Friday, November 30, 2007


There's a campaign called “Vote For Java 6 On Leopard“ to nag Apple into producing a Java 6 JDK for OS X. Somehow, it's supposed to help if you stick this in your blog: 13949712720901ForOSX

There's also Landon Fuller's project SoyLatte to port FreeBSD's port of the JDK to OS X. Fight the power: Donate here!

Personally, I plan to eat a pint of chocolate ice-cream every night and sleep in an extra 15 minutes every morning until Apple delivers a Java 6 JDK. Take that, Steve Jobs! Hya! 13949712720901ForOSX! Nyaaa!

Monday, November 26, 2007

Formatting Ruby source code in HTML

BTW, I used the syntax library to format the Ruby source code snippets to HTML. It works like this:

require 'rubygems'
require 'syntax/convertors/html'

code ="my_nifty_program.rb")
convertor = Syntax::Convertors::HTML.for_syntax "ruby"
code_html = convertor.convert( code )
print code_html

You'll also need the corresponding CSS:

pre {
    background-color: #f1f1f3;
    border: 1px dashed #333333;
    padding: 10px;
    overflow: auto;
    margin: 4px 0px;
    width: 95%;

/* Syntax highlighting */
pre .normal {}
pre .comment { color: #999999; font-style: italic; }
pre .keyword { color: #006699; font-weight: bold; }
pre .method { color: #077; }
pre .class { color: #074; }
pre .module { color: #050; }
pre .punct { color: #000099; font-weight: bold; }
pre .symbol { color: #099; }
pre .string { color: #00CC00; }
pre .char { color: #00CC00; }
pre .ident { color: #333333; }
pre .constant { color: #0099CC; }
pre .regex { color: #00CC00; }
pre .number { color: #0099CC; }
pre .attribute { color: #5bb; }
pre .global { color: #7FB; }
pre .expr { color: #227; }
pre .escape { color: #277; }

I found this nifty information in an article called, "Howto format ruby code for blogs".

Powersets in Ruby

Another nifty exercise in Ruby - this one generates all subsets of a given array. Maybe I should have used a set.

# Powerset
# find all subsets of a set

# recursively compute the all subsets of the given set
# based on the idea that for any given subset, either an
# item is in the subset or it isn't
def powerset(set)
  if (set.length == 0)
    return [set]
  result = []
  # remove an item from the list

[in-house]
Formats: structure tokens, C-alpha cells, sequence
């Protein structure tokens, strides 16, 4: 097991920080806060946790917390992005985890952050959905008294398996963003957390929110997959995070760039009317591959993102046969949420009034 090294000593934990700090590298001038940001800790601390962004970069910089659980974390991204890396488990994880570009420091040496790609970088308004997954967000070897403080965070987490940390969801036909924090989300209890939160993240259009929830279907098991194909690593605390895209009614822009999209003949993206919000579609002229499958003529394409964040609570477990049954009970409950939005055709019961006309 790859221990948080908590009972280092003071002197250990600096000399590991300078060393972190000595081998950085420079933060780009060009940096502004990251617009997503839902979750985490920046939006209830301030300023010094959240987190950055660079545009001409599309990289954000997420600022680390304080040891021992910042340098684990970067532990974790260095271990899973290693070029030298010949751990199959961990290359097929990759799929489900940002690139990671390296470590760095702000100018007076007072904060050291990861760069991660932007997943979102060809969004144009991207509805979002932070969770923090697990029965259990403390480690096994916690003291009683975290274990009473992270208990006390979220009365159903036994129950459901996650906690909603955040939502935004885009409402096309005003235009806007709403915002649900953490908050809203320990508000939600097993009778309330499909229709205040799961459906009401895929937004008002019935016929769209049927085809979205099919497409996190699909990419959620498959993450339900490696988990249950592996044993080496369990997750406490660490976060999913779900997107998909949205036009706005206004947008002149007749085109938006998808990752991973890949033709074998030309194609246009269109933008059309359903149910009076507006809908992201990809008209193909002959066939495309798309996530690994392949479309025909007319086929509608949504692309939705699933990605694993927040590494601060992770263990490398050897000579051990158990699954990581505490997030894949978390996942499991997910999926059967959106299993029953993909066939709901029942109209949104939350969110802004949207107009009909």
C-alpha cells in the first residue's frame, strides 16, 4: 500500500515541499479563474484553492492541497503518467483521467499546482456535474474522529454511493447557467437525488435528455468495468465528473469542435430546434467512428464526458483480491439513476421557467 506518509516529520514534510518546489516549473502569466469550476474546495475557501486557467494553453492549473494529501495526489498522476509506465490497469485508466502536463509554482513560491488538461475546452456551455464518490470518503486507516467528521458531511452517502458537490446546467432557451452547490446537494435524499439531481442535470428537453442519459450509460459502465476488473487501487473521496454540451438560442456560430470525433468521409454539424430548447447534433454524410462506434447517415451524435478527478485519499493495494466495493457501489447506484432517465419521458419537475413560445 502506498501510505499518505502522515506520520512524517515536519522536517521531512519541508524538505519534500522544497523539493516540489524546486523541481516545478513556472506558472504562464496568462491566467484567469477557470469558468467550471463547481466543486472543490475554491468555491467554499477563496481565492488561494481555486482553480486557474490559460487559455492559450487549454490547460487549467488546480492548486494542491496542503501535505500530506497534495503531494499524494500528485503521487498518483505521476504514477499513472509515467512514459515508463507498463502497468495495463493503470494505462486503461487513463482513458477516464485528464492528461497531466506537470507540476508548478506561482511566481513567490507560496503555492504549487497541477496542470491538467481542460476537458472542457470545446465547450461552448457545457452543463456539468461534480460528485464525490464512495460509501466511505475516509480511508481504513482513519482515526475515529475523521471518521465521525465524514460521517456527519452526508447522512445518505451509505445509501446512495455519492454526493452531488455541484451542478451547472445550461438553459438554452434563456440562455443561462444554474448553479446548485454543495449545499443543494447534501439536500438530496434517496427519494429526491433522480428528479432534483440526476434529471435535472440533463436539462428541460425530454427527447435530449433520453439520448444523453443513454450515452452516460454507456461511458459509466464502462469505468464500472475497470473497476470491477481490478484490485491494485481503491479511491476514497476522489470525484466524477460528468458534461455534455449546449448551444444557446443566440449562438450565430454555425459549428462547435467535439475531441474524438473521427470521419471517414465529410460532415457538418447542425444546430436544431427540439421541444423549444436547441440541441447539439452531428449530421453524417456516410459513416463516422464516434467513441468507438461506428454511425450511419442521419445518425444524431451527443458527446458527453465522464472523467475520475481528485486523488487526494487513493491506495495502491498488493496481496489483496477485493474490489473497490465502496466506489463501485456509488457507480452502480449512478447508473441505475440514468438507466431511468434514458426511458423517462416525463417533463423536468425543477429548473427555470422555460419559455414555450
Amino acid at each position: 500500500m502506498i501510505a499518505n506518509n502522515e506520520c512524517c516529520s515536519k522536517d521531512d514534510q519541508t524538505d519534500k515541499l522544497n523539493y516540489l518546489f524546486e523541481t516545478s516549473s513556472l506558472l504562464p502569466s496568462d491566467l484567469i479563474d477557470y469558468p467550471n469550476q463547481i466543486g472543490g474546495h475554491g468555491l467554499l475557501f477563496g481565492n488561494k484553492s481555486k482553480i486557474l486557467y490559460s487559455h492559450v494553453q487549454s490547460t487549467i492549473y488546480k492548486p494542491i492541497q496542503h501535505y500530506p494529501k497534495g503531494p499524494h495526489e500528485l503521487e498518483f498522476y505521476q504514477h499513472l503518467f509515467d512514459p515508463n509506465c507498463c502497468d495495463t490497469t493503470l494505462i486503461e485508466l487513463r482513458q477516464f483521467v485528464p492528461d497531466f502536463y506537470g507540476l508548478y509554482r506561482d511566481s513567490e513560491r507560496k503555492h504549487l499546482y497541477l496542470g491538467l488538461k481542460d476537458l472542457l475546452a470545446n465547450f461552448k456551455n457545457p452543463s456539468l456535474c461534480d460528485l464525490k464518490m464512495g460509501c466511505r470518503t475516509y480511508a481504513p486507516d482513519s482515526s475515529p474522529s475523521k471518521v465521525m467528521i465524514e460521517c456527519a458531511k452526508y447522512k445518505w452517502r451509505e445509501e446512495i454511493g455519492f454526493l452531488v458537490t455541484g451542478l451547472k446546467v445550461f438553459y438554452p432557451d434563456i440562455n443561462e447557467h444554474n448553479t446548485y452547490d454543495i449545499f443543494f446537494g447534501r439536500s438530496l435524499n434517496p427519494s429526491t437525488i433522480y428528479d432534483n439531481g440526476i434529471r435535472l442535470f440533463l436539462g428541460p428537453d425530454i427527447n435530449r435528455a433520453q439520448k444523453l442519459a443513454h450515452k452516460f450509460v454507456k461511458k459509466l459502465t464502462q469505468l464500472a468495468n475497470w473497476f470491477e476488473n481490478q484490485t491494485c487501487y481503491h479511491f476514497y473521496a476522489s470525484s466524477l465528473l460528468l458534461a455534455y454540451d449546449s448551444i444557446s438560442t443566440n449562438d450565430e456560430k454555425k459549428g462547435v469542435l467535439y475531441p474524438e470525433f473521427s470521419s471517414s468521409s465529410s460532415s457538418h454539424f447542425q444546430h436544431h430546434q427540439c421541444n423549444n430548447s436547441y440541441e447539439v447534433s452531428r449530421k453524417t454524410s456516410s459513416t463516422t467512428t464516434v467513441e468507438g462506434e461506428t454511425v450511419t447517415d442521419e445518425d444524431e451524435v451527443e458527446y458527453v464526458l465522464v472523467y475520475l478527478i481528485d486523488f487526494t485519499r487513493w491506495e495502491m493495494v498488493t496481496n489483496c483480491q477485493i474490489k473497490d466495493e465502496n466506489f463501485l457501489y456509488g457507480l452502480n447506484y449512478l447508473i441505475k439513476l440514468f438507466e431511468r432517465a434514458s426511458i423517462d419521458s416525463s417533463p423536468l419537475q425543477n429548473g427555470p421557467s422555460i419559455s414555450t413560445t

item = set.shift
  # compute the powerset of the smaller list
  sps = powerset(set)
  # for each subset, either readd the item or don't
  sps.each do |subset|
    result << subset
    result << (subset + [item])
  return result

set = %w{ a b c d }
p = powerset(set)

# sort by length of subset
p.sort! do |a,b|
  a.length - b.length

p.each do |subset|
  puts "[#{subset.join(", ")}]"

Sunday, November 25, 2007

Permutations in Ruby

During the long weekend I decided to break it down geek style with some Ruby, because that's the way I roll. Or anyway, I'm starting to learn a little Ruby and here's a first little exercise. I'm not sure if it's officially sanctioned Ruby idiom, but it's a start.

# find and print all permutations of a list

# find permutations recursively based on the idea that
# for each item in the list, there is a set of permutations
# that start with that item followed by some permutation of
# the remaining items.
def permute(list)
 if (list.length <= 1)
   return [list]
 permutations = []
 list.each do |item|
   sublist_permutations = permute(list - [item])
   sublist_permutations.each do |permutation|
     permutations << permutation
 return permutations

# test our permute function
list = %w{ a b c d }
p = permute(list)
p.each do |permutation|
 puts "#{permutation.join(", ")}"

Friday, November 23, 2007

A digithead's to-do list

Programming related stuff I want to learn, if I ever get time.

Thursday, November 22, 2007

More Swing Misery

Making a ListCellRenderer containing a word-wrapping JTextArea is apparently asking for trouble. The root of the problem is that there isn't a specified protocol for the negotiation between container and contained gui components to establish size. What you want here is for the JList to compute its width independent of the JTextAreas in the cells. The JTextAreas get their width from the JList and wrap appropriately. Finally, the JTextAreas now know their heights, so the JList can compute its height.

To laugh at my suffering see these forum threads:

Wednesday, November 21, 2007

Cruft and loathing in Java/Swing

Why am I writing a Swing app in 2007? That's what I'm asking myself. It's a conspiracy, I tell you, involving the dreaded secret society the FuglyPLAF Posse. Anyway, onward to more pissing and moaning...
Take the humble MouseEvent (alias java.awt.event.MouseEvent). The integer constants on MouseEvent include:
BUTTON1 is for use with the getButton() method, which (you'd think) might return the button being pressed when the event was generated. It actually does that on the Apple Java 5 JVM. On the Sun JVMs, apparently, getButton() returns the button "whose state has changed". If you're holding down a mouse button and dragging, getButton() lamely returns zero. Thanks for nothing.
BUTTON1_MASK is for use with getModifiers(). According to the JavaDocs, it's now recommended to use BUTTON1_DOWN_MASK which goes with getModifiersEx().
And, before you can say "Type-safe Enumeration", stop to ponder how many constants are needed to represent mouse buttons. How about none? Wouldn't a plain integer do just fine? How about a boolean function: event.buttonDown(int button)? OK, maybe it's useful to expose the bitmasking of the modifiers to the user, but the resulting mess argues that it would have been more useful not to.
Three different constants for a concept with all the complexity of mouse buttons? I sincerely hope someone was taken out and given an over-the-head turbo-wedgie for that one.